Whitewater kayaking is a physically demanding sport. It necessitates a high level of expertise, attention, and a thorough understanding of water dynamics and a strong ability to manage stress and terror. Despite paddling's difficulty and inherent danger, it's easy to become addicted to this adrenaline-fueled sport after just a few sessions in the water (or, in my case, simply watching a few kayaking movies).
Choosing the finest whitewater kayak for you can be a difficult endeavor, whether you've been borrowing your buddy's extra kayak to run Class V whitewater kayak or you're just learning how to roll a kayak. Your kayak is the first piece of your kayaking equipment.
To address the burning question, "What size kayak do I need?" the following whitewater kayak buying guide examines all sorts of whitewater kayaks, major design elements, and different kayak sizes (including an informal kayak length chart).
Before I go into detail about each style of whitewater kayak, I'd like to go over a few key terms and design elements, as well as how these features effect performance.
Boof: A unique paddle stroke combined with a forward hip push that propels the paddler over obstacles and successfully elevates the kayak's bow while navigating dips, cliffs, and waterfalls.
Primary Stability: In flat water, primary stability refers to the kayak's ability to stay upright and level. While resting flat, a kayak with good primary stability will not feel "tippy."
Secondary Stability: When the kayak is positioned on its edge (at an angle) in the water, secondary stability comes into play. Even when the paddler leans past the point of primary stability, a kayak with high secondary stability will desire to stay upright.
Hulls with flat bottoms are known as planing hulls. Instead of pushing through the water, the flat surface allows the kayak to glide across it. Because of their flat-bottom construction, planing hulls have the best primary (upright) stability.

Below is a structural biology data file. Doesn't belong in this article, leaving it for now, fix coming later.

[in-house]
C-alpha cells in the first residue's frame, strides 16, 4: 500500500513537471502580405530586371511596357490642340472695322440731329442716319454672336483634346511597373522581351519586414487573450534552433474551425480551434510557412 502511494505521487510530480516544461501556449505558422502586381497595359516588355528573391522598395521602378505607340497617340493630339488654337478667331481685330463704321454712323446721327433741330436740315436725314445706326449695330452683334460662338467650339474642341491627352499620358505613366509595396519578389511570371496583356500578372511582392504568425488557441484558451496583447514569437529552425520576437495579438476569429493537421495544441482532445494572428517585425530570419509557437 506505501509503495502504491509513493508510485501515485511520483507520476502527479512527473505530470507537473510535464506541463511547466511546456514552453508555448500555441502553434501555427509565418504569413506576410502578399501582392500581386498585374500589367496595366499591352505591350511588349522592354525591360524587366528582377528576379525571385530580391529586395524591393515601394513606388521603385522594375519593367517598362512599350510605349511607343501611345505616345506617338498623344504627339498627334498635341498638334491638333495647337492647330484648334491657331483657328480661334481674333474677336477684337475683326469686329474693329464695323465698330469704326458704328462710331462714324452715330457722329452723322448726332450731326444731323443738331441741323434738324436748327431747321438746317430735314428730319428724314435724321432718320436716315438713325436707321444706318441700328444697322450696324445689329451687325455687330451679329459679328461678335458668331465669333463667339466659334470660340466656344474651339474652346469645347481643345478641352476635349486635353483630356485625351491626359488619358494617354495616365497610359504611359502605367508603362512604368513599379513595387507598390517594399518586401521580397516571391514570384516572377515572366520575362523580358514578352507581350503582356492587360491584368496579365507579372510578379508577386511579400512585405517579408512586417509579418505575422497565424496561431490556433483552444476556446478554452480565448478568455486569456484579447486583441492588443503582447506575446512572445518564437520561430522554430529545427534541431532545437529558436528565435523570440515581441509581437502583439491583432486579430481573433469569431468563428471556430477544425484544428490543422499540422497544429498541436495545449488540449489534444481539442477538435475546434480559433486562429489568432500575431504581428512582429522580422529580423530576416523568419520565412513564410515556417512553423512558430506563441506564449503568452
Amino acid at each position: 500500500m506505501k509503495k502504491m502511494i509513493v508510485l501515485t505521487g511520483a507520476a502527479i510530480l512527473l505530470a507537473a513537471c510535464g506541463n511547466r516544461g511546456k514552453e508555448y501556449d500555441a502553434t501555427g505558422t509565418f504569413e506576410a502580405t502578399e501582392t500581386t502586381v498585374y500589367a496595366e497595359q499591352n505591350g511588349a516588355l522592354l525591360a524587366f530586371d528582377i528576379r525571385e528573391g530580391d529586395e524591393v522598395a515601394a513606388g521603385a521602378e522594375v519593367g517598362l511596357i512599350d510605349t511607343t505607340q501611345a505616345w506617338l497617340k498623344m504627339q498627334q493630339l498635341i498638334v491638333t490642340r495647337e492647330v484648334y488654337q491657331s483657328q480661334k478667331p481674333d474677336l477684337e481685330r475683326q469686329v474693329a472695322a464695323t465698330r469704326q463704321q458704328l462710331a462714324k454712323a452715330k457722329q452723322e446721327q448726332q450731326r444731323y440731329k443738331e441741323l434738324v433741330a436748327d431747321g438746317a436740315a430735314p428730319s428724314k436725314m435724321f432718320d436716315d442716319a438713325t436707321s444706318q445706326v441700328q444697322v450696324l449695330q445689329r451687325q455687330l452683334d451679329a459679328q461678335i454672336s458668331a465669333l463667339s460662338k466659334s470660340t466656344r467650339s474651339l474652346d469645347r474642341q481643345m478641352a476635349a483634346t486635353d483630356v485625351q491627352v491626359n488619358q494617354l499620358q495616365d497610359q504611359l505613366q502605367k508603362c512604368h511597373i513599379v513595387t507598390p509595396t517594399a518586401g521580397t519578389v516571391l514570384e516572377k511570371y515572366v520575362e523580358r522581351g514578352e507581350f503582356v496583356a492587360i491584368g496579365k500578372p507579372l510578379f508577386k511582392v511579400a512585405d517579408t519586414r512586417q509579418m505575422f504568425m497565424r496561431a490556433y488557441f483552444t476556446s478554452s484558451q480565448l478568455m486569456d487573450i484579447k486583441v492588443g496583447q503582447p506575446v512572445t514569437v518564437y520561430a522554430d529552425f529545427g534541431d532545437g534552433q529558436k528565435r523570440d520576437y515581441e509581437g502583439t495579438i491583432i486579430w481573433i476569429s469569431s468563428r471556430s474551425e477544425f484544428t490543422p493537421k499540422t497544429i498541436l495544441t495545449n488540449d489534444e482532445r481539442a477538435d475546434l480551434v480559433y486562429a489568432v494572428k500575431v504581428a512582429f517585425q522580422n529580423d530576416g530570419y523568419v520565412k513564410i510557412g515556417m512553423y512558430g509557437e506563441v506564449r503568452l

Displacement Hull: Unlike planing hulls, displacement hulls have a completely or semi-curved bottom that pushes through the water instead of skimming over it. Because of the rounded form of the bottom, displacement hulls offer more secondary stability than planing hulls, but less primary stability.
Kayaks are measured by their volume. Whitewater kayaks may hold anything from 45 to 95 gallons of water. Larger paddlers and those paddling vast water or plunging waterfalls can benefit from high-volume kayaks, which sit higher in the water and reemerge faster than smaller kayaks.
Chines: The edges of the kayak that go below the water line in varied degrees from bow to stern are known as chine. The harder (sharper) the chines, the simpler it is to lean the kayak onto its edge and perform swift, powerful spins. In currents, however, these acute chines can be particularly "catchy" if the paddler underestimates the amount of leaning required to steer the kayak, forcing the paddler to brace to avoid a roll.
Softer chines are more forgiving but less sensitive when leaning into a turn. As a result, less defined edges demand a little more paddle work to get pointed in the right direction. Although softer chines appear to be less responsive than sharp-edged kayaks, they excel in shallower water with numerous rock obstacles.